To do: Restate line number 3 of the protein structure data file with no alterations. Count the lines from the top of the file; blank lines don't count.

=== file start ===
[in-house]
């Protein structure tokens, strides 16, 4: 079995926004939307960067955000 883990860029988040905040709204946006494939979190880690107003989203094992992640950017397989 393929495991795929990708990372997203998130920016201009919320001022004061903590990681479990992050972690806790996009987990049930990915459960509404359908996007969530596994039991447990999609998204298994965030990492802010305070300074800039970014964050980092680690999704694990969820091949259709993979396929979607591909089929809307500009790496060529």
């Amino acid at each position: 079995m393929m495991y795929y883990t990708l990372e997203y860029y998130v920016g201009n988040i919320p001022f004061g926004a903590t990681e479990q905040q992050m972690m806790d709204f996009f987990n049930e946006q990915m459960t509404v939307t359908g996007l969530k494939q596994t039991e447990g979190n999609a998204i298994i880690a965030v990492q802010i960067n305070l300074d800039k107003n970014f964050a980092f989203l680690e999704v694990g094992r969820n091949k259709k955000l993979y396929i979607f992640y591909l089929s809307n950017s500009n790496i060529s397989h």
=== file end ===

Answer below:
């Amino acid at each position: 079995m393929m495991y795929y883990t990708l990372e997203y860029y998130v920016g201009n988040i919320p001022f004061g926004a903590t990681e479990q905040q992050m972690m806790d709204f996009f987990n049930e946006q990915m459960t509404v939307t359908g996007l969530k494939q596994t039991e447990g979190n999609a998204i298994i880690a965030v990492q802010i960067n305070l300074d800039k107003n970014f964050a980092f989203l680690e999704v694990g094992r969820n091949k259709k955000l993979y396929i979607f992640y591909l089929s809307n950017s500009n790496i060529s397989h």